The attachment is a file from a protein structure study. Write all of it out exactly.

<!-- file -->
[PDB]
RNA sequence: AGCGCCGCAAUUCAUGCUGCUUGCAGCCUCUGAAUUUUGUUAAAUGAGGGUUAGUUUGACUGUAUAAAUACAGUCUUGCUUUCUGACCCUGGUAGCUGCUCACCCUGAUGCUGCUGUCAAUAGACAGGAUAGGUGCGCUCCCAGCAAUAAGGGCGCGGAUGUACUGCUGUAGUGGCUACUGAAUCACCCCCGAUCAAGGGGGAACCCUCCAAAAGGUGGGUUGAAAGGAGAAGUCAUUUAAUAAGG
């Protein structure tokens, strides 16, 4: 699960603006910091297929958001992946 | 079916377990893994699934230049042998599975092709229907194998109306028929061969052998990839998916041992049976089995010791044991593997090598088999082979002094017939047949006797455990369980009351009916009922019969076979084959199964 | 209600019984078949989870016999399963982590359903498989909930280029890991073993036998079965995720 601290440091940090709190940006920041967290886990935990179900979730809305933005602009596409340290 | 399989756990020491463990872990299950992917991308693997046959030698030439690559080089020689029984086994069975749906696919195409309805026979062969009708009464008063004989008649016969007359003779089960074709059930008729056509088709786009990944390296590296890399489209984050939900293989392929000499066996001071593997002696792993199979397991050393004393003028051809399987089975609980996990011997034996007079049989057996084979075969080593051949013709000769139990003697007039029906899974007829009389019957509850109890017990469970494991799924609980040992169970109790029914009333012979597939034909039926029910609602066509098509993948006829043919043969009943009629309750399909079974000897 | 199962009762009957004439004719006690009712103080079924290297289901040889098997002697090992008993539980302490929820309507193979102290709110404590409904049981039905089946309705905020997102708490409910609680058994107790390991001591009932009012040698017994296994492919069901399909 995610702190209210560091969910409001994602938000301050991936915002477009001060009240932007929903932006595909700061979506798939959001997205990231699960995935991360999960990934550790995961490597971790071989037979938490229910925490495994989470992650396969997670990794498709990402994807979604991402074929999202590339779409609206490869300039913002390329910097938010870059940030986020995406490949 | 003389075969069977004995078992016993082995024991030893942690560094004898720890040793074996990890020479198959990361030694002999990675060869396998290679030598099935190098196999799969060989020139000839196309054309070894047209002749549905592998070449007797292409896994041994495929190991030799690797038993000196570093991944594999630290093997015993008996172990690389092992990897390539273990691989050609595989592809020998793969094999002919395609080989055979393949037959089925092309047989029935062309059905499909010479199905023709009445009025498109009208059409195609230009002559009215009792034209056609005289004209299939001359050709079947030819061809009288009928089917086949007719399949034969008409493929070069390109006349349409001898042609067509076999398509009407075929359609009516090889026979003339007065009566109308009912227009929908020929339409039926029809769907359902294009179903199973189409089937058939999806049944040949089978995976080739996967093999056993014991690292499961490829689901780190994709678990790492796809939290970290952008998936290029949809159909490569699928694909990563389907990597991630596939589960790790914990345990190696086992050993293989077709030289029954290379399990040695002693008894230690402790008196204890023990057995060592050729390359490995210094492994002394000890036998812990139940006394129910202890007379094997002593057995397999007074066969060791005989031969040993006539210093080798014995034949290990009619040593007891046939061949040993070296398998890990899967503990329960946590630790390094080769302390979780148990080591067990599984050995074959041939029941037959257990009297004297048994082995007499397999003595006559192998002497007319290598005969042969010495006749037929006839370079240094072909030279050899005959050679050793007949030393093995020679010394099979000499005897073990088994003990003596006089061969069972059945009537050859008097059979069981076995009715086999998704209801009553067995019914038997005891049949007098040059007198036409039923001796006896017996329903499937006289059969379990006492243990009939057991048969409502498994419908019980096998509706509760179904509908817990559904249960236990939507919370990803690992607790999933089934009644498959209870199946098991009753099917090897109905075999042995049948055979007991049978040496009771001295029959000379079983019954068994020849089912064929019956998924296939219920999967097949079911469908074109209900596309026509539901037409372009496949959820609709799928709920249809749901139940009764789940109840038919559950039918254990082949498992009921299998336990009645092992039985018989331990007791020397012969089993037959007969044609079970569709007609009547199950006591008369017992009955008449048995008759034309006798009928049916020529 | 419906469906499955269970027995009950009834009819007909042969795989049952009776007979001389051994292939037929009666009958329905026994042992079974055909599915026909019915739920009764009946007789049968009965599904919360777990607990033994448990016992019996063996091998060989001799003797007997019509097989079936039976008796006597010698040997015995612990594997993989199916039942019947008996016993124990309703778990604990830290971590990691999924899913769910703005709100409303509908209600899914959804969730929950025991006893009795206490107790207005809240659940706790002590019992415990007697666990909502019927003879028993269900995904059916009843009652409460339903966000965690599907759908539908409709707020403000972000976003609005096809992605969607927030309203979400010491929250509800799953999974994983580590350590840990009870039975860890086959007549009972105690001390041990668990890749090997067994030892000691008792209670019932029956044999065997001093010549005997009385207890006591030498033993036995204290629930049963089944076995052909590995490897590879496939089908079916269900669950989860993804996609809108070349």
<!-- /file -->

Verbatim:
[PDB]
RNA sequence: AGCGCCGCAAUUCAUGCUGCUUGCAGCCUCUGAAUUUUGUUAAAUGAGGGUUAGUUUGACUGUAUAAAUACAGUCUUGCUUUCUGACCCUGGUAGCUGCUCACCCUGAUGCUGCUGUCAAUAGACAGGAUAGGUGCGCUCCCAGCAAUAAGGGCGCGGAUGUACUGCUGUAGUGGCUACUGAAUCACCCCCGAUCAAGGGGGAACCCUCCAAAAGGUGGGUUGAAAGGAGAAGUCAUUUAAUAAGG
């Protein structure tokens, strides 16, 4: 699960603006910091297929958001992946 | 079916377990893994699934230049042998599975092709229907194998109306028929061969052998990839998916041992049976089995010791044991593997090598088999082979002094017939047949006797455990369980009351009916009922019969076979084959199964 | 209600019984078949989870016999399963982590359903498989909930280029890991073993036998079965995720 601290440091940090709190940006920041967290886990935990179900979730809305933005602009596409340290 | 399989756990020491463990872990299950992917991308693997046959030698030439690559080089020689029984086994069975749906696919195409309805026979062969009708009464008063004989008649016969007359003779089960074709059930008729056509088709786009990944390296590296890399489209984050939900293989392929000499066996001071593997002696792993199979397991050393004393003028051809399987089975609980996990011997034996007079049989057996084979075969080593051949013709000769139990003697007039029906899974007829009389019957509850109890017990469970494991799924609980040992169970109790029914009333012979597939034909039926029910609602066509098509993948006829043919043969009943009629309750399909079974000897 | 199962009762009957004439004719006690009712103080079924290297289901040889098997002697090992008993539980302490929820309507193979102290709110404590409904049981039905089946309705905020997102708490409910609680058994107790390991001591009932009012040698017994296994492919069901399909 995610702190209210560091969910409001994602938000301050991936915002477009001060009240932007929903932006595909700061979506798939959001997205990231699960995935991360999960990934550790995961490597971790071989037979938490229910925490495994989470992650396969997670990794498709990402994807979604991402074929999202590339779409609206490869300039913002390329910097938010870059940030986020995406490949 | 003389075969069977004995078992016993082995024991030893942690560094004898720890040793074996990890020479198959990361030694002999990675060869396998290679030598099935190098196999799969060989020139000839196309054309070894047209002749549905592998070449007797292409896994041994495929190991030799690797038993000196570093991944594999630290093997015993008996172990690389092992990897390539273990691989050609595989592809020998793969094999002919395609080989055979393949037959089925092309047989029935062309059905499909010479199905023709009445009025498109009208059409195609230009002559009215009792034209056609005289004209299939001359050709079947030819061809009288009928089917086949007719399949034969008409493929070069390109006349349409001898042609067509076999398509009407075929359609009516090889026979003339007065009566109308009912227009929908020929339409039926029809769907359902294009179903199973189409089937058939999806049944040949089978995976080739996967093999056993014991690292499961490829689901780190994709678990790492796809939290970290952008998936290029949809159909490569699928694909990563389907990597991630596939589960790790914990345990190696086992050993293989077709030289029954290379399990040695002693008894230690402790008196204890023990057995060592050729390359490995210094492994002394000890036998812990139940006394129910202890007379094997002593057995397999007074066969060791005989031969040993006539210093080798014995034949290990009619040593007891046939061949040993070296398998890990899967503990329960946590630790390094080769302390979780148990080591067990599984050995074959041939029941037959257990009297004297048994082995007499397999003595006559192998002497007319290598005969042969010495006749037929006839370079240094072909030279050899005959050679050793007949030393093995020679010394099979000499005897073990088994003990003596006089061969069972059945009537050859008097059979069981076995009715086999998704209801009553067995019914038997005891049949007098040059007198036409039923001796006896017996329903499937006289059969379990006492243990009939057991048969409502498994419908019980096998509706509760179904509908817990559904249960236990939507919370990803690992607790999933089934009644498959209870199946098991009753099917090897109905075999042995049948055979007991049978040496009771001295029959000379079983019954068994020849089912064929019956998924296939219920999967097949079911469908074109209900596309026509539901037409372009496949959820609709799928709920249809749901139940009764789940109840038919559950039918254990082949498992009921299998336990009645092992039985018989331990007791020397012969089993037959007969044609079970569709007609009547199950006591008369017992009955008449048995008759034309006798009928049916020529 | 419906469906499955269970027995009950009834009819007909042969795989049952009776007979001389051994292939037929009666009958329905026994042992079974055909599915026909019915739920009764009946007789049968009965599904919360777990607990033994448990016992019996063996091998060989001799003797007997019509097989079936039976008796006597010698040997015995612990594997993989199916039942019947008996016993124990309703778990604990830290971590990691999924899913769910703005709100409303509908209600899914959804969730929950025991006893009795206490107790207005809240659940706790002590019992415990007697666990909502019927003879028993269900995904059916009843009652409460339903966000965690599907759908539908409709707020403000972000976003609005096809992605969607927030309203979400010491929250509800799953999974994983580590350590840990009870039975860890086959007549009972105690001390041990668990890749090997067994030892000691008792209670019932029956044999065997001093010549005997009385207890006591030498033993036995204290629930049963089944076995052909590995490897590879496939089908079916269900669950989860993804996609809108070349």